How the Other Half Lives, Part 1: Birth

Darkcargoites: David is exploring xenofiction. This is part one of a series to be continued in the following weeks.

How the Other Half Lives, Part 1: Birth

copyright David Belt 2013

I have recently delved into the exciting world of Xenofiction or stories told from the perspective of something other than human. I initially took this project on as a matter of curiosity, but the deeper I dug, the more challenging and more interesting the task became. Over the next several weeks, I will be detailing what I have learned on the subject, along with some examples of what to do and what not to do.

I want to take my readers on a complete journey from birth to eventuality of a completely non-humanoid species. So where to begin?

Birth seemed like a logical place to start, so I had to examine the birthing process. By limiting this precept to earthlike reproduction processes, there are four possibilities: live born, hatchling, seedling, or cellular division.

Live birth is very familiar as it is common to all mammals, however, it typically involves a lengthy gestation period and complicated delivery. To effectively integrate an alien live birth into a story would take a considerable amount of telling, largely involving the parent. (Note: I did not say “mother” for reasons to be described later.) With live birth, a writer is committing to a family story as the reader will be heavily invested the parent(s) well before the protagonist child is introduced. A solid example of this is found in Barry B. Longyear’s Enemy Mine, which focuses the first half of the novella on the pregnant Jeriba Shegan, before it gives birth to Zammis.

Live birth is a bonding process between parent and offspring to which readers can very easily relate. What you do not want to do is to cheat your readers of that experience. If you are going to commit to live birth, then commit to it fully and allow your readers the opportunity to bond with the offspring, as well.

Hatchling, or offspring hatched from an egg outside the parent’s body, is the next most familiar form of procreation as it is common to the majority of animals on earth. While gestation periods and parental involvement can very widely, one thing is common to all hatchling births. Parental involvement is not required at the time the offspring hatches. There are a great many fantasy tales that begin: “A boy finds a strange egg in the woods.”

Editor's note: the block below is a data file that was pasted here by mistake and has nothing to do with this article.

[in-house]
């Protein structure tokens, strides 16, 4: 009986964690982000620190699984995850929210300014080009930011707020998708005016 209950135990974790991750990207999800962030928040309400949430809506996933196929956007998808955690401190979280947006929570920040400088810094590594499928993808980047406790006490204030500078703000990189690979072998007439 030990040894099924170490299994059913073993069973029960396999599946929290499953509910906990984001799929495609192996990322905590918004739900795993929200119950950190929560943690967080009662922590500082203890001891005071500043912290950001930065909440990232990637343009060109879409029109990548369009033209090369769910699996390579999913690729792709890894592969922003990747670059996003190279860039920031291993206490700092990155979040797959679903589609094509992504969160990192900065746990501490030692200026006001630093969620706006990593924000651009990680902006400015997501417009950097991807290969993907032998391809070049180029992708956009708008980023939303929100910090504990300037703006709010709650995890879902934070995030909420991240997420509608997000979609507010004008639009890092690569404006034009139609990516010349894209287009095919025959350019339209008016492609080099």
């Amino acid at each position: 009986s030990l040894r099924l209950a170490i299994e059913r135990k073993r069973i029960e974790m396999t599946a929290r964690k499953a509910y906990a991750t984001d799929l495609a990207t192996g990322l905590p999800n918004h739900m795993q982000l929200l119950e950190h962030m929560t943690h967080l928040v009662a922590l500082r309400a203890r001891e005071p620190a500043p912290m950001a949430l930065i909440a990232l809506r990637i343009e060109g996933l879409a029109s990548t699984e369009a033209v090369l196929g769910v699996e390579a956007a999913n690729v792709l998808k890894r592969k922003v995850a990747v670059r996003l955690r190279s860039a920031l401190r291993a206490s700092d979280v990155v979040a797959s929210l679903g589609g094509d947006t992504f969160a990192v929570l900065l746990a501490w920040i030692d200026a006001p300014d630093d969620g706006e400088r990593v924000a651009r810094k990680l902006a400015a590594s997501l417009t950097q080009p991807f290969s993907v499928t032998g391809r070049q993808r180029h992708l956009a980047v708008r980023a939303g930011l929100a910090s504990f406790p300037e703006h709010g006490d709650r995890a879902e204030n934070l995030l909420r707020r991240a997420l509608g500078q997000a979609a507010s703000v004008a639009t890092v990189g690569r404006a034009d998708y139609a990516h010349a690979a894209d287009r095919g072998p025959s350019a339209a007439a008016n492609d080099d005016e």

Hatchlings provide the widest range of options regarding family involvement. One could have a single egg and parent, a single egg and multiple parents, multiple eggs and a single parent, or multiple eggs from multiple parents. For my project, I chose multiple eggs from multiple parents. The parents lay their eggs in a collective hatchery, and the hatchlings are cared for in a nursery-like environment by selected parental guardians. This has the effect of the hatchlings bonding with the guardian, rather than their natural parents.

Seedling is the common process by which plants on earth reproduce. Though this does not naturally exist in animal life as we know it, it has been used in literature, many times over. J. R. R. Tolken’s Ents of Fanghorn from The Lord of the Rings may be among the most well known examples of sentient plant life.

Seedling reproduction gives the writer all of the options of both live birth and hatchling, depending on the approach. The downside to this very alien method of reproduction is that the process must be very detailed in order for the reader to fully understand what is happening to the characters. One major pet peeve of mine that I strongly urge you to avoid is the rapid spontaneous generation of mass, prevalent in a large amount of anime style tentacle horror, in which huge creatures emerge from tiny seeds in moments. The Law of Conservation of Mass applies to living creatures too. In order for something to grow, it must absorb a sufficient quantity of matter, first. Don’t be hasty, little one.

Finally we have the most common method of procreation, cellular division. While on earth, this method of procreation only exists in simple life forms, cellular division does exist in on some level in every life form, therefore it is theoretically possible for a higher life form to reproduce by cellular division. Again, the Law of Conservation of mass must be applied. The movie Gremlins is a terrible example of a creature which reproduces by cellular division when it gets wet. While humorous, this is also completely ridiculous.

The Host by Stephanie Meyer, however, is a brilliant example of reproduction by cellular division. For starters, the Souls are a biologically simple life form, so the theory is much more practical. A large Mother Soul ends her life cycle by dividing into a number of smaller Souls.

Along with reproduction, we are, of course, left with questions on methods of procreation, which I won’t be covering here.

Now that our non-human children have been born, it is time for them to experience the world. Next week, I will delve into the variety of senses by which the world may be perceived.

Until then, good luck, good reading, and don’t feed them after midnight.

One thought on “How the Other Half Lives, Part 1: Birth

  1. Pingback: Senses: Xenofiction Part 2 | Darkcargo

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